Haye V. Klitschko: A New Dawn for Heavyweights?

Eric FleuryContributor IApril 2, 2009

LONDON, ENGLAND - MARCH 9:   David Haye (L) exchanges punches with Enzo Maccarinelli during the Unified World Cruiserweight title at the O2 Arena March 9, 2008 in London, England. Haye won by a knockout in the second-round.  (Photo by John Gichigi/Getty Images)

The heavyweight division in its post-Lewis malaise has, after seven long years, turned the boxing community into a child longing for a long-lost or broken favorite toy.


Although our parents work their hardest to trot out a bright and shiny new array of gadgets, we struggle to hold back tears as we think of the good old days when all we needed was that one toy to make us happy, and we are left hoping against hope that someday it might return, just as it was. 


Generally, the year has been off to a good start, featuring awesome displays by Vic Darchinyan, Shane Mosley and Juan Manuel Marquez, solid comebacks from Kelly Pavlik and Miguel Cotto, and we have plenty to look forward to in the months ahead, headlined of course by Pacquiao-Hatton. 


Yet we cannot help but risk the occasional look at the desolate remains of the heavyweight division, and offer wistful hopes that, at least within our lifetime, it can regain its rightful place as the foremost division. 


The sheer desperation of this hope has led us to anoint anyone with even a shred of credibility as the ‘next great heavyweight,’ just as Paula Abdul airily tells each contestant she thinks they can win the whole thing. 

But while Idol viewers may get a kick out of watching a bad singer, boxing fans will not long stand for a bad, or at least boring, fighter. Consequently, attempts to blindly market the new heavyweights in the hope they will achieve instant greatness has backfired considerably. 

The average viewer knows it’s a troubled division lacking real star power.

But when ESPN, broadcasting their first title fight in years, decides to showcase the slow, plodding, hideously unathletic Vitali Klitschko face off against someone equally slow, plodding, and hideously unathletic, it only reinforces my wish to just discard the whole division into the dustbin of history. 

As though fearful I might forget, a mere week later HBO drives the point home with a pointless slapfest between Eddie Chambers and Samuel Peter. Especially during the heat of March Madness, it feels like a deliberate reminder to the sporting world that boxing just isn’t worth the trouble anymore.

With the announcement that fast-talking, hard-hitting cruiserweight champ David Haye has finally secured his long-sought bout with a Klitchsko, in this case IBO and WBO champ Wladimir, the message to the fans was clear: we finally made the fight you really wanted.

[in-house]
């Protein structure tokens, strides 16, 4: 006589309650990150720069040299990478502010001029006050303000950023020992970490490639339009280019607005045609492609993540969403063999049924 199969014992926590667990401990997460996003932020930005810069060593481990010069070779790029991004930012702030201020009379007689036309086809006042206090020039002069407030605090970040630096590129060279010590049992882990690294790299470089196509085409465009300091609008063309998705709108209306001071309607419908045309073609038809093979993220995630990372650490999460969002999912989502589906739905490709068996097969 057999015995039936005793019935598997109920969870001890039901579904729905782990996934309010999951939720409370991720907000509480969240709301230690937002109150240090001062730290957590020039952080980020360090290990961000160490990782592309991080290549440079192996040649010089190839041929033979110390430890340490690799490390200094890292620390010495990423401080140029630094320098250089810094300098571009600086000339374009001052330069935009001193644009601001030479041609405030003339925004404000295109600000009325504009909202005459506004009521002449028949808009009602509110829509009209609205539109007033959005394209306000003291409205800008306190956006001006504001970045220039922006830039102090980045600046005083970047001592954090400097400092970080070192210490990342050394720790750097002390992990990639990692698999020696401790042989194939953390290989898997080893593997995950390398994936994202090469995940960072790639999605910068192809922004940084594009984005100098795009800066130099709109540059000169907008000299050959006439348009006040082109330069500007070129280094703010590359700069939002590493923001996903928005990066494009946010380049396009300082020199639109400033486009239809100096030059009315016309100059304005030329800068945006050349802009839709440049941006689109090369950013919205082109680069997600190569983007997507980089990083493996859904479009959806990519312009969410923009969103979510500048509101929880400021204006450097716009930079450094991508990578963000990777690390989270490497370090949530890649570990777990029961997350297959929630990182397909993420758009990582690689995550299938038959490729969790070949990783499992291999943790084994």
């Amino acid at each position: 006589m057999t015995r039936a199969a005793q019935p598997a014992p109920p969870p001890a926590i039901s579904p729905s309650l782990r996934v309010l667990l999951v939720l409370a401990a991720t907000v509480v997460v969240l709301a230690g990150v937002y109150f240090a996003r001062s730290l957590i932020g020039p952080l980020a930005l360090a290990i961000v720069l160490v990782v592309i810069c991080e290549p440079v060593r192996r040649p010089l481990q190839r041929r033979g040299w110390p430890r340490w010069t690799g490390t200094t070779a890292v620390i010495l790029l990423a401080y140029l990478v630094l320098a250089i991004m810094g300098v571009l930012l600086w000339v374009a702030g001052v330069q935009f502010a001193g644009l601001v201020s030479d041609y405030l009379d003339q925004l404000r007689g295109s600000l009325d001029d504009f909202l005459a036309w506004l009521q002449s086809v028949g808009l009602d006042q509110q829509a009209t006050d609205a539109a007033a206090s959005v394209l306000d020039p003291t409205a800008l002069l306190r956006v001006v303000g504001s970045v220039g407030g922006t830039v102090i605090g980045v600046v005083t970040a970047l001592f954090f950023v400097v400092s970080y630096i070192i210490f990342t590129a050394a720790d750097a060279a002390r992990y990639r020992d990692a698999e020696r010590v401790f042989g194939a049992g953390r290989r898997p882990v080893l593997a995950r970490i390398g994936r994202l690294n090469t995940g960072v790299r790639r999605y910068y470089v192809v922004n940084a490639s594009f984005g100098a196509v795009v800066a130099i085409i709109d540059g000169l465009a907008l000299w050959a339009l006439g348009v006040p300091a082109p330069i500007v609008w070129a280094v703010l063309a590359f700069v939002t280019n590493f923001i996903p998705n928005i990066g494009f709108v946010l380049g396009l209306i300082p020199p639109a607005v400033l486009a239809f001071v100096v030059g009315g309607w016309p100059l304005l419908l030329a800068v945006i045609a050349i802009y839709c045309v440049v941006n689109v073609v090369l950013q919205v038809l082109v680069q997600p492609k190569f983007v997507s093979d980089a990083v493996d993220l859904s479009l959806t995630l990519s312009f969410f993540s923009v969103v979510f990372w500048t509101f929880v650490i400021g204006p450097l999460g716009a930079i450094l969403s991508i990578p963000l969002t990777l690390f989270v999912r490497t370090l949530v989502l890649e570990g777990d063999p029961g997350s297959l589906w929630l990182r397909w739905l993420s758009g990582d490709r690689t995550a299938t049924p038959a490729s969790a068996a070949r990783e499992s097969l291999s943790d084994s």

Haye seemingly has it all: the rise-from-cruiserweight story of Holyfield; the brash attitude of Tyson; the-just-foreign-enough-to-be-cool-without-being-too-foreign appeal of Lewis.

W. Klitschko is of course a very good fighter, but he does not have, nor does he apparently seek, fan approval or admiration, and his fights, while frequent, typically lack any drama or meaning. Certainly, he is workmanlike and effective, but who cares? He is too distant and bland either for heroism or Ivan Drago-like villainy. 

Also, with the two brothers on top, there is no hope for a unified champion. Therefore it is understandable that fans have greeted their reign with little enthusiasm. Indeed, the fervent hope for the great new champion has essentially been the same thing as ‘finding somebody to beat the Klitschkos and give us somebody worth caring about.’  

David Haye has certainly been the loudest claimant, and his fight with Wladimir may be the first heavyweight bout in years to draw considerable prefight interest. A victory will assuredly bring a breath of fresh air, a champion who demands attention and typically delivers in a style to match his bravado. 

After years of disillusionment, fight fans would be wise to keep their hopes modest: a savior does not come along and rescue a flagging sport or division, especially when fighters are judged so heavily by the caliber of their opposition.

Roy Jones was incredible, but nobody would call the late 1990s a golden age for light heavyweights. A Haye victory would certainly be exciting, but not transformative.

It will be nice to get the irritating Klitschkos out of the way, but it will take far more than one fight to resurrect a weight class burdened not only by the mediocrity of its present state, but by the mighty expectations imposed by its glorious past.